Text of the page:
The World Today for March 15, 2022


Different Strokes, Different Folks


Danish officials don’t think children need Covid-19 vaccinations. They don’t think citizens who are at a high risk of a severe reaction to infection should receive a fourth booster shot. They’ve lifted mask mandates, eliminated vaccine passports and other measures.

The Nordic country’s health officials said Denmark had achieved “large population immunity,” the Associated Press reported last month. “The very high vaccine coverage in Denmark, especially with the third shot, means that we can cope with increasing infection without getting serious illness.”

To date, more than 80 percent of Danes have received two vaccine doses. More than 60 percent have received a booster shot. Still, the attitude shift came even as Covid-19 infection rates in Denmark were relatively high and increasing due to the Omicron variant of the virus, noted the Australian Broadcasting Corporation.

Some public health experts decried Denmark’s decision, saying they were inviting a surge in infections. But the country’s public health establishment pushed back against those critics, noted Yahoo! News, saying mortality rates remained low. Many people admitted to Danish hospitals have tested positive for the virus, explained the Atlantic magazine. However, they weren’t coming to hospitals due to Covid-19. They just happened to have it when they needed treatment for other ailments.

Danish experts argued that the country has finally hit a tipping point where the vast majority of people have decided that the risks of the virus are more tolerable than rules designed to stop the spread of Covid-19.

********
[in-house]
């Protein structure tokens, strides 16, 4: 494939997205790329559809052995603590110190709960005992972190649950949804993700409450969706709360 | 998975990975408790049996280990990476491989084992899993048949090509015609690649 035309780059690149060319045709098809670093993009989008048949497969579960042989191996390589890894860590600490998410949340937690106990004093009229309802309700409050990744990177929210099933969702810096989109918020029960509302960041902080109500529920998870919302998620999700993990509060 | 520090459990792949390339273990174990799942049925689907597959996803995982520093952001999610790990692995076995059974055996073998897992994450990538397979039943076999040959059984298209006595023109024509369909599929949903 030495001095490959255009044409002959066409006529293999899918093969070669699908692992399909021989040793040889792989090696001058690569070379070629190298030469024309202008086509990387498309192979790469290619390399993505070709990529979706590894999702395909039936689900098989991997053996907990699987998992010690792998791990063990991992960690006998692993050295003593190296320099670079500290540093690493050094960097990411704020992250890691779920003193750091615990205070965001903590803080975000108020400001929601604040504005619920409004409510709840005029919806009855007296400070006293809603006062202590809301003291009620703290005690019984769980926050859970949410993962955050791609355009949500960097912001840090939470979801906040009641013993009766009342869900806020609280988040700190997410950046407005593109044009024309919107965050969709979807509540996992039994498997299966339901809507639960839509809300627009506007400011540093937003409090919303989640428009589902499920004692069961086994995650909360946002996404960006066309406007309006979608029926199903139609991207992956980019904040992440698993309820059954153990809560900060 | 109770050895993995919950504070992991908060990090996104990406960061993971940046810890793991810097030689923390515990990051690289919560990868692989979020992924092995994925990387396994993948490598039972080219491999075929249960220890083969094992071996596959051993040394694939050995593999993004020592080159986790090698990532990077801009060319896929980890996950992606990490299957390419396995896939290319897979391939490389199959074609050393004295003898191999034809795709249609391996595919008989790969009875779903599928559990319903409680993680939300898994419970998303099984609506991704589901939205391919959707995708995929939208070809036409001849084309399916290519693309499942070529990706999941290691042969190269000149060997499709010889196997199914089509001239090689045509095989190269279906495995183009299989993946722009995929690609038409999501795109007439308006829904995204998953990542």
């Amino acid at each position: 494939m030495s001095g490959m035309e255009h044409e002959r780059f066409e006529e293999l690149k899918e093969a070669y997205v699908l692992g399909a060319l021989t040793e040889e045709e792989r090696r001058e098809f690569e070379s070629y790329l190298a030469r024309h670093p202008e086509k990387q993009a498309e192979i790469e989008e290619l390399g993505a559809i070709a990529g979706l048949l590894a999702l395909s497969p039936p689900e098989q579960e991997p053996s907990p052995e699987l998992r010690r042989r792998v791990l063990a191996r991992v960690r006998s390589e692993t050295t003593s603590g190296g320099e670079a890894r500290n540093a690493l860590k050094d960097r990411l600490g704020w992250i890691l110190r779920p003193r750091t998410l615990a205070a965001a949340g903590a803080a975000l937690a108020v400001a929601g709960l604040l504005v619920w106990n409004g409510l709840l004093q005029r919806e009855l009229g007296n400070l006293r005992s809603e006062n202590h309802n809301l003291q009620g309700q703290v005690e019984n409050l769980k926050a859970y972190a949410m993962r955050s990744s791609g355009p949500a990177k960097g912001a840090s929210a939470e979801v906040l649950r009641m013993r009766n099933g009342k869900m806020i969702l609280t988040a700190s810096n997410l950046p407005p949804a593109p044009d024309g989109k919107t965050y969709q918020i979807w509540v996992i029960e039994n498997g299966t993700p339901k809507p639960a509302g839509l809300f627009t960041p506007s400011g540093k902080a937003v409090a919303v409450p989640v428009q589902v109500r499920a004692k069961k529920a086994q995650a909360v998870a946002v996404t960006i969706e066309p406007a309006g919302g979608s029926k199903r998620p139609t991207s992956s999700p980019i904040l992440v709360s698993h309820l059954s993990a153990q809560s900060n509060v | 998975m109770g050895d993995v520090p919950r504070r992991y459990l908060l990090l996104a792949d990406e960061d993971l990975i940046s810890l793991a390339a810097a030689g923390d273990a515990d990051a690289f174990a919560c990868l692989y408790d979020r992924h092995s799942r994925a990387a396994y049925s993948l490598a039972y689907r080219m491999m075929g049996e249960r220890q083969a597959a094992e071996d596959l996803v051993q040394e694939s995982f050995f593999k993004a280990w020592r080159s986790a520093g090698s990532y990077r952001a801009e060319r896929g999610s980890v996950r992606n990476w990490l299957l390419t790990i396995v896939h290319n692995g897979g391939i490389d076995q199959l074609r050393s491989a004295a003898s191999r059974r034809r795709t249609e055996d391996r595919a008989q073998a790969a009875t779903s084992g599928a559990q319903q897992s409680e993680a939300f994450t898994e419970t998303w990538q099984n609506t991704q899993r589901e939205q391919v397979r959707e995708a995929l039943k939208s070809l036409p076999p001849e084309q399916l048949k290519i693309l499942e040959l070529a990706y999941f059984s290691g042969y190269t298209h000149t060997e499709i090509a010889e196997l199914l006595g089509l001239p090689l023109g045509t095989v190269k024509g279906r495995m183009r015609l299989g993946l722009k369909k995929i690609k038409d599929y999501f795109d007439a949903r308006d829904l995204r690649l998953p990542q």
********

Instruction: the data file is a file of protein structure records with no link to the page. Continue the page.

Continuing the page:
In assessing Denmark’s success, how other countries have approached the virus in recent weeks is instructive.

In Britain, Prime Minister Boris Johnson, who stirred controversy with parties that flouted his pandemic lockdown rules, was similarly lifting pandemic restrictions, reported NBC News. But he was doing so at the exact time that 95-year old Queen Elizabeth II announced that she was infected with the virus – a warning that some people were still vulnerable to it.

France on Monday relaxed its Covid “passport” rules that had forced people to show they were vaccinated to enter restaurants and other public venues. And Austria did a “U-turn” on its strict mandate that required all adults to get vaccinated or face thousands in fines – just days before enforcement of the edict was to start, the New York Times reported.

China, in contrast, is cracking down harshly on citizens’ civil liberties to stop the spread, the Washington Post argued in an editorial. A Chinese hospital, for example, refused to admit a pregnant woman until she tested negative. She miscarried. Meanwhile, Bloomberg reported a harsh lockdown in Shenzhen and other cities that could threaten half of the Chinese economy. Also, the Omicron variant is spreading fast in Hong Kong, a semi-autonomous city where the same draconian measures can’t be taken so easily. Here, bodies are thrown in bags for cremation quickly to make space for more because morgues are overflowing, the Post said.

Mexican officials, meanwhile, are facing questions over distributing ivermectin, a drug used to deworm animals, to combat the virus. There’s no evidence that the drug helps people with Covid-19, wrote Coda.

As Denmark shows, the time for experimentation might be over. If enough people are vaccinated, it becomes time to do nothing.

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